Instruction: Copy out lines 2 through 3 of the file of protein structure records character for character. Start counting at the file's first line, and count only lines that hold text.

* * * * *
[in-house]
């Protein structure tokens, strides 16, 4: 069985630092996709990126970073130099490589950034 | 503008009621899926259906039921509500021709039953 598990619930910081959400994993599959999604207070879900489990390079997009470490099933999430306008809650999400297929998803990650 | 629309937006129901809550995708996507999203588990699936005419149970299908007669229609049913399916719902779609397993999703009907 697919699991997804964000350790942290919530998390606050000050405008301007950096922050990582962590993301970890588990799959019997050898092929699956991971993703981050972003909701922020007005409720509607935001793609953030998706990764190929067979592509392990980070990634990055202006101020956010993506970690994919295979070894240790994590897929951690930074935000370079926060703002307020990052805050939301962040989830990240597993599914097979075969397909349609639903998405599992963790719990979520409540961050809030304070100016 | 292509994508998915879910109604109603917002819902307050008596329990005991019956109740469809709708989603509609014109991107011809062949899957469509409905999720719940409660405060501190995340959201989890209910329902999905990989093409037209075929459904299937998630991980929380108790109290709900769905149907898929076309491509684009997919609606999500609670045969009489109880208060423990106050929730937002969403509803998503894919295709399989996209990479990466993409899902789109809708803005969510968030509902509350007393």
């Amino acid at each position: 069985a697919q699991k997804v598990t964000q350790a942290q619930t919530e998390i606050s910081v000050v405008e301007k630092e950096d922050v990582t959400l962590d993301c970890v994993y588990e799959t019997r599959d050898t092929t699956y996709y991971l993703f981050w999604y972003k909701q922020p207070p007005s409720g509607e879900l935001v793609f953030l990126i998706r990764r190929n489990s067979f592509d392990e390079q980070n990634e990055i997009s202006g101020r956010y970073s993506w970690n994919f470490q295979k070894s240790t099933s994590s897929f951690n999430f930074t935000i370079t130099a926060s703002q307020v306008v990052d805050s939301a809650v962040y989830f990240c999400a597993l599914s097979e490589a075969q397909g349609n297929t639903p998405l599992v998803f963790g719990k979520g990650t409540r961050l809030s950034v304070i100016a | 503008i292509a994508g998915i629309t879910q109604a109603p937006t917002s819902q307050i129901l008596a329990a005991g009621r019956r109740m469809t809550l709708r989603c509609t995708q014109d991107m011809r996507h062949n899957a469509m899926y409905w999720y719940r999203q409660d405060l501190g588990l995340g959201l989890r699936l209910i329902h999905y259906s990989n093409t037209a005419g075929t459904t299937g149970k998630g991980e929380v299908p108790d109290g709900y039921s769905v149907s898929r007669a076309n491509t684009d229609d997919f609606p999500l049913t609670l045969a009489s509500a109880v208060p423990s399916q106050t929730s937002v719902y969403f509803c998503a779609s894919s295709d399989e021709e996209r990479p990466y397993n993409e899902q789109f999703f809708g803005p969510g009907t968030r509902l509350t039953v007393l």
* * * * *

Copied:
């Protein structure tokens, strides 16, 4: 069985630092996709990126970073130099490589950034 | 503008009621899926259906039921509500021709039953 598990619930910081959400994993599959999604207070879900489990390079997009470490099933999430306008809650999400297929998803990650 | 629309937006129901809550995708996507999203588990699936005419149970299908007669229609049913399916719902779609397993999703009907 697919699991997804964000350790942290919530998390606050000050405008301007950096922050990582962590993301970890588990799959019997050898092929699956991971993703981050972003909701922020007005409720509607935001793609953030998706990764190929067979592509392990980070990634990055202006101020956010993506970690994919295979070894240790994590897929951690930074935000370079926060703002307020990052805050939301962040989830990240597993599914097979075969397909349609639903998405599992963790719990979520409540961050809030304070100016 | 292509994508998915879910109604109603917002819902307050008596329990005991019956109740469809709708989603509609014109991107011809062949899957469509409905999720719940409660405060501190995340959201989890209910329902999905990989093409037209075929459904299937998630991980929380108790109290709900769905149907898929076309491509684009997919609606999500609670045969009489109880208060423990106050929730937002969403509803998503894919295709399989996209990479990466993409899902789109809708803005969510968030509902509350007393």
């Amino acid at each position: 069985a697919q699991k997804v598990t964000q350790a942290q619930t919530e998390i606050s910081v000050v405008e301007k630092e950096d922050v990582t959400l962590d993301c970890v994993y588990e799959t019997r599959d050898t092929t699956y996709y991971l993703f981050w999604y972003k909701q922020p207070p007005s409720g509607e879900l935001v793609f953030l990126i998706r990764r190929n489990s067979f592509d392990e390079q980070n990634e990055i997009s202006g101020r956010y970073s993506w970690n994919f470490q295979k070894s240790t099933s994590s897929f951690n999430f930074t935000i370079t130099a926060s703002q307020v306008v990052d805050s939301a809650v962040y989830f990240c999400a597993l599914s097979e490589a075969q397909g349609n297929t639903p998405l599992v998803f963790g719990k979520g990650t409540r961050l809030s950034v304070i100016a | 503008i292509a994508g998915i629309t879910q109604a109603p937006t917002s819902q307050i129901l008596a329990a005991g009621r019956r109740m469809t809550l709708r989603c509609t995708q014109d991107m011809r996507h062949n899957a469509m899926y409905w999720y719940r999203q409660d405060l501190g588990l995340g959201l989890r699936l209910i329902h999905y259906s990989n093409t037209a005419g075929t459904t299937g149970k998630g991980e929380v299908p108790d109290g709900y039921s769905v149907s898929r007669a076309n491509t684009d229609d997919f609606p999500l049913t609670l045969a009489s509500a109880v208060p423990s399916q106050t929730s937002v719902y969403f509803c998503a779609s894919s295709d399989e021709e996209r990479p990466y397993n993409e899902q789109f999703f809708g803005p969510g009907t968030r509902l509350t039953v007393l």